The release of the film 'Finding Nemo' saw a rise in the popularity of ‘Dory’, the forgetful but lovable Blue Regal Tang. Here, Robert Woods from Fishkeeping World advises that keeping such a beautiful fish in a home aquarium can be challenging, noting the key considerations to their successful care.
Also known as the Blue Hippo Tang, the Royal Blue Tang, the Regal Tang and the Palette Surgeonfish, the Blue Tang is a very popular fish in the aquarium industry, rising to fame after the release of the films Finding Nemo and its sequel Finding Dory. It is a brilliant blue colour with black markings stretching from its tail to its eyes and sunshine yellow pectoral and caudal fins.
You can expect one of these fish to cost in between £15 to £70, depending on whether you buy a juvenile or an adult specimen. They reach up to 12 inches and as open swimmers like to swim around freely. To ensure they start feeding properly and don’t become stressed they need to be acclimatized to tank life very slowly. Blue Tangs are also susceptible to parasites so you’ll need to quarantine them before adding them to your main tank.
These fish need a tank which is at least 100 gallons, or ideally 200, meaning that they are only suited to more experienced aquarists. This fish loves open water and hiding spots, so some live rock scattered around the sides and back of the tank is also required. The required water conditions are:
Whilst not overly aggressive, the Blue Regal Tang will be hostile towards other blue tangs so you should either only keep one, or keep a group in a large tank and introduce them all at the same time. They might fight each other to establish territories, so if you’re keeping a group of them together you’ll need a large enough tank for them to establish their own territories. Blue Tangs will get on with most other species of fish; one of the most popular fish to keep this species with is no other than Nemo himself – the clownfish.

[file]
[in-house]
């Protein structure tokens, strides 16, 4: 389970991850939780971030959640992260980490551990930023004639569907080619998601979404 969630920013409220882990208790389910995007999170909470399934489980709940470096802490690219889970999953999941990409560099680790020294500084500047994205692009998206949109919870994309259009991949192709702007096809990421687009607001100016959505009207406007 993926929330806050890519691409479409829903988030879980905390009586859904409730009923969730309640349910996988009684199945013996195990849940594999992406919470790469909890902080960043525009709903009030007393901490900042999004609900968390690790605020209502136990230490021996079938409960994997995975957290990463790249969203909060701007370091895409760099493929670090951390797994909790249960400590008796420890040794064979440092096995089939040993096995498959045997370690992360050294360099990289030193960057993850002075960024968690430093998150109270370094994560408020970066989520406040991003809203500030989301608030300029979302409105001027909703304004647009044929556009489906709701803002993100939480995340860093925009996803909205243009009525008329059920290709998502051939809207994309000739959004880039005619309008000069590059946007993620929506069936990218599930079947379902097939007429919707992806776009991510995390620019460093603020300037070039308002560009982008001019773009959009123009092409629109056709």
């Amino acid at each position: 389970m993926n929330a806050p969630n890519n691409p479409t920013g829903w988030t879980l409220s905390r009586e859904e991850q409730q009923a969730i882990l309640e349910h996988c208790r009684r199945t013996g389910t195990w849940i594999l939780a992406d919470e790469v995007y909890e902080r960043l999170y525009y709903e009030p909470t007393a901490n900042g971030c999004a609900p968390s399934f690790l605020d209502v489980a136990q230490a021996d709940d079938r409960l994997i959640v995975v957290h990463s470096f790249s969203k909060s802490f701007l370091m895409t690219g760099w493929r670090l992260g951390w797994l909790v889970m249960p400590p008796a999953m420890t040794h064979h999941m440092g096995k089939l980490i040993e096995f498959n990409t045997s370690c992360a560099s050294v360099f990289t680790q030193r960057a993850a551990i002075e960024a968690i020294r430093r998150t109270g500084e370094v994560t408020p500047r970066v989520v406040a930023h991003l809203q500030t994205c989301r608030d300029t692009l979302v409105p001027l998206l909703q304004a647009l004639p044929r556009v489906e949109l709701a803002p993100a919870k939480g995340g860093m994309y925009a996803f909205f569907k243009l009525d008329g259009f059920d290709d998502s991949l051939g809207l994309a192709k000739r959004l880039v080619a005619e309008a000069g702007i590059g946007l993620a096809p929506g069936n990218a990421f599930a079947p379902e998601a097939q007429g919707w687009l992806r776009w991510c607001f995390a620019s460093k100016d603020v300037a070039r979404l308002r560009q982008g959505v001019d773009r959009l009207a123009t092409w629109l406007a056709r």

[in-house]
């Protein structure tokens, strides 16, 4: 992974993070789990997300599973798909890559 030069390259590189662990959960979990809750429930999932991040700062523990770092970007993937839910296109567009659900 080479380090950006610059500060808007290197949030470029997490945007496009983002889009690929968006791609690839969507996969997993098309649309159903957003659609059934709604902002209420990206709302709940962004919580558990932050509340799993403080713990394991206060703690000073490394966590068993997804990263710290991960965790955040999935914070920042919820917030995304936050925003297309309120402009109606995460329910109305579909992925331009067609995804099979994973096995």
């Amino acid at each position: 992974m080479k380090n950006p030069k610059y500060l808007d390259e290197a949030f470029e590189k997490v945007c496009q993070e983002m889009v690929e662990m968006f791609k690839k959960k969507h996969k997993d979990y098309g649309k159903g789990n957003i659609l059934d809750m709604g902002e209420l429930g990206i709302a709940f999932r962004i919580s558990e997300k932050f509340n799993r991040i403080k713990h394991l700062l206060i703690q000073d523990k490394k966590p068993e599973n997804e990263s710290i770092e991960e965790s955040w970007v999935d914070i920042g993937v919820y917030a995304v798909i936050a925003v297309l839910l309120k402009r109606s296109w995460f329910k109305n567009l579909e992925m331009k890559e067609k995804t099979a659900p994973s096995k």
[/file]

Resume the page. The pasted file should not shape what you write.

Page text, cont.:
Acclimating the Blue Regal Tang can be tricky as they are more used to grazing than the regular feeds which most aquarists provide for their fish. As grazers they will eat a variety of food once used to tank conditions. They fare much better in well-established reef tanks with a range of plankton and algae for them to feed on. They eat a lot of algae in the wild, so providing them with algae wafers is a good idea. You can also feed them a mixture of live, frozen and flake foods. Bear in mind that even though it might be tempting to keep your very own Dory in a home aquarium, you need to give this some serious consideration: these fish are very difficult to care for, and should only be looked after by the experienced or expert aquarist. If you want to show your appreciation to their natural beauty without the commitment of keeping one, take a trip to World Museum's Aquarium to see their group of vibrant and beautiful Tangs.